The Administrator-General may, in addition to, and not in derogation of, any other powers of expenditure lawfully exercisable by him, incur expenditure-
(a) On such acts as may be necessary for the proper care and management of any property belonging to any estate in his charge; and
(b) With the sanction of the High Court, on such religious, charitable and other objects, and on such improvements, as may be reasonable and proper in the case of such property.
(1) The Administrator-General may, whenever he desires, for the purposes of this Act, to satisfy himself regarding any question of fact, exercise all the powers vested in a civil court under the Code of Civil Procedure, 1908 (5 of 1908), when trying a suit, in respect of the following matters, namely:-
(a) Summoning and enforcing the attendance of witnesses and examining them on oath;
(b) Discovery and inspection;
(c) Compelling the production of documents; and
(d) Issuing commissions for the examination of witnesses.
(2) The provisions of sub-section (2) of section 45 shall apply in relation to a person summoned by the Administrator-General under this section as they apply in relation to a person summoned under that section.
Any person interested in the administration of any estate which is in the charge of the Administrator-General shall, subject to such conditions and restrictions as may be prescribed, be entitled at all reasonable times to inspect the accounts relating to such estate and the reports and certificates of the auditor, and on payment of the prescribed fee, to copies thereof and extracts therefrom.
Whoever, during any examination authorised by this Act, makes upon oath a statement which is false and which he either knows or believes to be false or does not believe to be true, shall be deemed to have intentionally given false evidence in a stage of a judicial proceeding.
All assets in the charge of the Administrator-General which have been in his custody for a period of twelve years or upwards, whether before or after the commencement of this Act, without any application for payment thereof having been made and granted by him shall be transferred, in the prescribed manner, to the account and credit of the Government:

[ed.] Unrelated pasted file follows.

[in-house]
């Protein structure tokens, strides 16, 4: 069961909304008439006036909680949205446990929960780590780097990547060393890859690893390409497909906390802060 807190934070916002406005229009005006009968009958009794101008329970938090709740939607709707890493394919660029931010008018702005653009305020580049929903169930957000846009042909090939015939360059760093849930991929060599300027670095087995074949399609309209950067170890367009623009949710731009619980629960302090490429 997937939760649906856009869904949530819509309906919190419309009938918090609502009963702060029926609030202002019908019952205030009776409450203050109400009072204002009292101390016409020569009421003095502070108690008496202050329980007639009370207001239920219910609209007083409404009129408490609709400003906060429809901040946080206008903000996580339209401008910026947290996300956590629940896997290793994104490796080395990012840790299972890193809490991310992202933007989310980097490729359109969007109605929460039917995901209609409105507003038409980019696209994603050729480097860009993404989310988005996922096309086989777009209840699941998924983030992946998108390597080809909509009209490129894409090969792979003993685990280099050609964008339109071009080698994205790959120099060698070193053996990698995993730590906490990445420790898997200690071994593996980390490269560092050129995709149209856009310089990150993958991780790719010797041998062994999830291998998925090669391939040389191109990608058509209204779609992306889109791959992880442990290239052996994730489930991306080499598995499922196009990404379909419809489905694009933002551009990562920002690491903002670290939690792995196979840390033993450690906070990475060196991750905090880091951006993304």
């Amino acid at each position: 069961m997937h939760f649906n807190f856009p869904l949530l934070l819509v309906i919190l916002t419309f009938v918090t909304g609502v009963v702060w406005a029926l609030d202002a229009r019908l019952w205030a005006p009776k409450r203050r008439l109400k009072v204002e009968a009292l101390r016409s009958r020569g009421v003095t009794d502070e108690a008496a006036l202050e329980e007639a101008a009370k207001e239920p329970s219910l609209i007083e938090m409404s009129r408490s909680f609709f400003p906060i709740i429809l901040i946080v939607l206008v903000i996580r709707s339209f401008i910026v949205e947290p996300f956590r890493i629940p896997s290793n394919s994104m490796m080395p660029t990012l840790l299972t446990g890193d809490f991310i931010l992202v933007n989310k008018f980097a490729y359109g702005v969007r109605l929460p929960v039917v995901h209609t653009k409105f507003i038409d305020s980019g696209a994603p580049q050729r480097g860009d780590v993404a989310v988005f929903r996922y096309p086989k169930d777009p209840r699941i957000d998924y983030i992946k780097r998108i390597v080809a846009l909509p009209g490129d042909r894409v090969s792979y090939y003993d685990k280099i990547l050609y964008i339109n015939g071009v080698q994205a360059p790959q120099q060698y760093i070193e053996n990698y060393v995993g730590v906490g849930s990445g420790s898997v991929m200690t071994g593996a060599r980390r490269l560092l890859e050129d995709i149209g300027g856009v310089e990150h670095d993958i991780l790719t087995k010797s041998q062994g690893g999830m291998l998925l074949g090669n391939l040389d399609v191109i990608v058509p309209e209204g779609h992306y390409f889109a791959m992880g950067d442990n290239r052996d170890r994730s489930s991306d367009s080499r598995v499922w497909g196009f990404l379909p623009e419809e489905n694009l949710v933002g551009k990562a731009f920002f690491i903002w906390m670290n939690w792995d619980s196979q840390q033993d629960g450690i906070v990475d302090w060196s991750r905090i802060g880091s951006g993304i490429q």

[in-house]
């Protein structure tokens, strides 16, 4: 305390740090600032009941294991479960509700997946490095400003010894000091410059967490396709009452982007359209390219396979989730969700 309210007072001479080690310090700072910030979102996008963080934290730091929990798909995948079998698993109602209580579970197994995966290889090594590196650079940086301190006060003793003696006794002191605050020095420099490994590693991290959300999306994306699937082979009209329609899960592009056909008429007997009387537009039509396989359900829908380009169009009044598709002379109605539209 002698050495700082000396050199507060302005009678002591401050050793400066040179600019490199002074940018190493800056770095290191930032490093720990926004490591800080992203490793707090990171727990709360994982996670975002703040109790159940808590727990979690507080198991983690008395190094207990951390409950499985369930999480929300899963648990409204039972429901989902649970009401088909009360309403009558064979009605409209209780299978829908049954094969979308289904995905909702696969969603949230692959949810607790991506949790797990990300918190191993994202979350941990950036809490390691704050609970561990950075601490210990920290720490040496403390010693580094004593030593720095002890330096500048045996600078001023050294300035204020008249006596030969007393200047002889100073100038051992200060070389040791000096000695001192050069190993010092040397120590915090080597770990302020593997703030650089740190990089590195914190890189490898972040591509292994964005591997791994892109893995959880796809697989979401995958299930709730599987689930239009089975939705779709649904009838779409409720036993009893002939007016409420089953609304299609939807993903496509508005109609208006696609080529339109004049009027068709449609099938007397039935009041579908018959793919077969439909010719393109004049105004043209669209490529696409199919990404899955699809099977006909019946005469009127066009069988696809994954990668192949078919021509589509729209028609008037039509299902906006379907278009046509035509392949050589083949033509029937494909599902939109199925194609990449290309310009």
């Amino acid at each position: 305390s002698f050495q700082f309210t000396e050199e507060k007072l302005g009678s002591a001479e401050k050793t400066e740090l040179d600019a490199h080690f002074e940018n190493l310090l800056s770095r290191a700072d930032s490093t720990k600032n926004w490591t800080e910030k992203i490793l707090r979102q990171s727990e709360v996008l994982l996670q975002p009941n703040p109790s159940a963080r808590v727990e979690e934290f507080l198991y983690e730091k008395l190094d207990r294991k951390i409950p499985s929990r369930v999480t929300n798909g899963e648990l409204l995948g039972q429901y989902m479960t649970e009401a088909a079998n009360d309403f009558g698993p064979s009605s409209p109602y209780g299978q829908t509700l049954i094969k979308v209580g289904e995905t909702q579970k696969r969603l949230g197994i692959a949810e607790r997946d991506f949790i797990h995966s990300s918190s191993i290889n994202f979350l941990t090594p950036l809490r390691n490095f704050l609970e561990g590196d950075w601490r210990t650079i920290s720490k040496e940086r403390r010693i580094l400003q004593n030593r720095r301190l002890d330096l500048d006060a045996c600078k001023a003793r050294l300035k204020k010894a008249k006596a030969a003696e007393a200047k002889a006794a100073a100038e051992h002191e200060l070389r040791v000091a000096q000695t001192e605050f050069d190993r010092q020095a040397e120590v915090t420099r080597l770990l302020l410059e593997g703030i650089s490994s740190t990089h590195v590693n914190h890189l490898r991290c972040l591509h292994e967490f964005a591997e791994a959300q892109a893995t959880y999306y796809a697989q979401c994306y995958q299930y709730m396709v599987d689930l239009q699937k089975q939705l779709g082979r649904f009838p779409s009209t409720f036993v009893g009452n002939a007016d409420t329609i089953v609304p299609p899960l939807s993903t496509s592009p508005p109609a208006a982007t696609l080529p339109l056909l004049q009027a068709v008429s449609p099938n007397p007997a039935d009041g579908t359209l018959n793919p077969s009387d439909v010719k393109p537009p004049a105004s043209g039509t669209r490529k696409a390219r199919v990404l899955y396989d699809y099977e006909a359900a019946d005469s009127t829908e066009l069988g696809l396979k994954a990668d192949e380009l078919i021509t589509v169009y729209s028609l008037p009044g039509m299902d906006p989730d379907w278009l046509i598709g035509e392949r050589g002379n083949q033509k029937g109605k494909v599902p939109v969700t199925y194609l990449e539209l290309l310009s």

Provided that this section shall not authorise the transfer of any such assets as aforesaid, if any suit or proceeding is pending in respect thereof in any court.
(1) If any claim is hereafter made to any part of the assets transferred to the account and credit of the Government under the provisions of this Act, or any Act hereby repealed, and if such claim is established to the satisfaction of the prescribed authority, the State Government shall pay to the claimant the amount of the principal so transferred to its account and credit or so much thereof as has been found by the said authority to be due to the claimant.
(2) If the claim is not established to the satisfaction of the prescribed authority, the claimant may, without prejudice to his right to take any other proceedings for the recovery of such assets, apply by petition to the High Court against the State Government and such Court, after taking such evidence as it thinks fit, shall make such order in regard to the payment of the whole or any part of the said principal sum as it thinks fit, and such order shall be binding on all parties to the proceedings.
(3) The High Court may further direct by whom the whole or any part of the costs of each party shall be paid.
Nothing contained in the Indian Succession Act, 1925 (39 of 1925), or the Companies Act, 1956 (1 of 1956), shall be taken to supersede or affect the rights, duties and privileges of any Administrator-General.
Nothing contained in the Indian Succession Act, 1925 (39 of 1925), or in this Act, shall be deemed to affect, or to have affected, any law for the time being in force relating to the movable property under four hundred rupees in value of persons dying intestate within any of the presidency-towns which shall be or has been taken charge of by the police for the purpose of safe custody.
Any order made under this Act by any court shall have the same effect as a decree.
Notwithstanding anything in this Act, or in any other law for the time being in force, the Central Government may, by general or special order, direct that, where a subject of a foreign State dies in 1*[India], and it appears that there is no one in 2*[India], other than the Administrator-General, entitled to apply to a court of competent jurisdiction for letters of administration of the estate of the deceased, letters of administration shall, on the application to such court by any Consular Officer of such foreign State, be granted to such Consular Officer on such terms and conditions as the Court may, subject to any rules made in this behalf by the Central Government, think fit to impose.